Louisiana’s congressional delegation has pushed for reforms designed to draw more property owners into the program — shoring up its finances with more premium dollars — and for additional federal investment in flood protection to cut down on future payouts.
Among the policies Hecht’s group is pushing is an opt-out default for NFIP coverage, meaning homebuyers would automatically purchase coverage unless they chose to opt out of the program. Hecht said he hopes a change like that would lead more homeowners — especially in low-risk areas — to buy into the program.
Louisiana lawmakers like U.S. Reps. Cedric Richmond, D-New Orleans, and Garret Graves, R-Baton Rouge, said they’ve spent much of the past year fighting against cutbacks pushed by Hensarling and his allies instead of what they consider positive reforms.
But Graves said Waters and Rep. Patrick McHenry, a North Carolina congressman who’ll likely take over as the top House Republican on the committee, seem much more interested in integrating flood prevention and focusing on affordability.
Having McHenry and Waters in charge of the bill in 2019 "would put Louisiana in a better spot than we are right now with Chairman Hensarling,” Graves said.
“The way you solve this,” Graves said, is by investing in flood protection projects, buying out frequently flooded properties and helping homeowners beef up defenses to cut down on payouts from future storms.
“It’s not to sit here and charge people unaffordable rates."
Waters is “going to be very supportive and she’s going to be great on flood insurance,” said Richmond, the state’s lone Democrat in Washington. “We’ll get it done.”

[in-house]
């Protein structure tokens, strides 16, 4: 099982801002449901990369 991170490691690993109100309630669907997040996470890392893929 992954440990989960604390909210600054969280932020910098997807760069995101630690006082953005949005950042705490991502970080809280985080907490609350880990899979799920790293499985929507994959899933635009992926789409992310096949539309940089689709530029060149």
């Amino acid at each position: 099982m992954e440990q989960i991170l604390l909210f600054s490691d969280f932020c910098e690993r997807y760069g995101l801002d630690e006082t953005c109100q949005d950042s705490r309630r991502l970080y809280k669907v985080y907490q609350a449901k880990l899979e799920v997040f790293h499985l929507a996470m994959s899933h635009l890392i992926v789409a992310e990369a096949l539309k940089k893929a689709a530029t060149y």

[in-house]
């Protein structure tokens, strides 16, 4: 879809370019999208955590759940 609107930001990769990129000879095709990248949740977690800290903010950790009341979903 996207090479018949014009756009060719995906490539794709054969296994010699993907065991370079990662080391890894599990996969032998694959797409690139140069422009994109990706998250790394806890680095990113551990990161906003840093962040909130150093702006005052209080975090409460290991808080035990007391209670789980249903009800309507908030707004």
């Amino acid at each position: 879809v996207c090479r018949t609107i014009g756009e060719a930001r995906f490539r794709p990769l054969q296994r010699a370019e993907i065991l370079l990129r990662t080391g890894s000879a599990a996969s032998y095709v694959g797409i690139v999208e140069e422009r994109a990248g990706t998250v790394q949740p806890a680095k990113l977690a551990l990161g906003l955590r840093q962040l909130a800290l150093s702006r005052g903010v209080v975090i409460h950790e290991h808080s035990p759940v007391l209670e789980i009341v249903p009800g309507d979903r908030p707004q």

“Any new chairperson must recognize that people who live in flood zones rely on the NFIP for affordable, accessible insurance,” said Cole Avery, a spokesman for U.S. Rep. Ralph Abraham, R-Alto, “and any long-term reauthorization must meet those standards.”
Hensarling, the outgoing chairman, has been increasingly willing to cut a deal on flood insurance as his time remaining in Congress dwindles, according to multiple congressional aides familiar with negotiations.
But a wide gap remains between Hensarling’s vision for the NFIP and the sort of changes being pushed by coastal lawmakers, sources said. With a packed calendar and friendlier leadership arriving in January, there’s almost no chance of major modifications to the flood insurance program this year.
GOP Whip Steve Scalise, of Jefferson Parish, the No. 2 Republican in next year’s Congress, tried to hammer out a deal with Hensarling over flood insurance.
A compromise Scalise struck to soften many of Hensarling’s changes passed the House of Representatives a year ago but went nowhere in the U.S. Senate, where coastal lawmakers hold much more power.
In a statement, Scalise said he’ll continue fighting for affordable flood coverage. He also noted that flood insurance issues don’t line up neatly along party lines.
“Anywhere it rains, there is a risk of flood. NFIP is not a partisan issue and the reforms we have long sought cut across party lines. In fact, I’ve enjoyed strong bipartisan working relationships with members of both parties in the House and Senate,” Scalise said.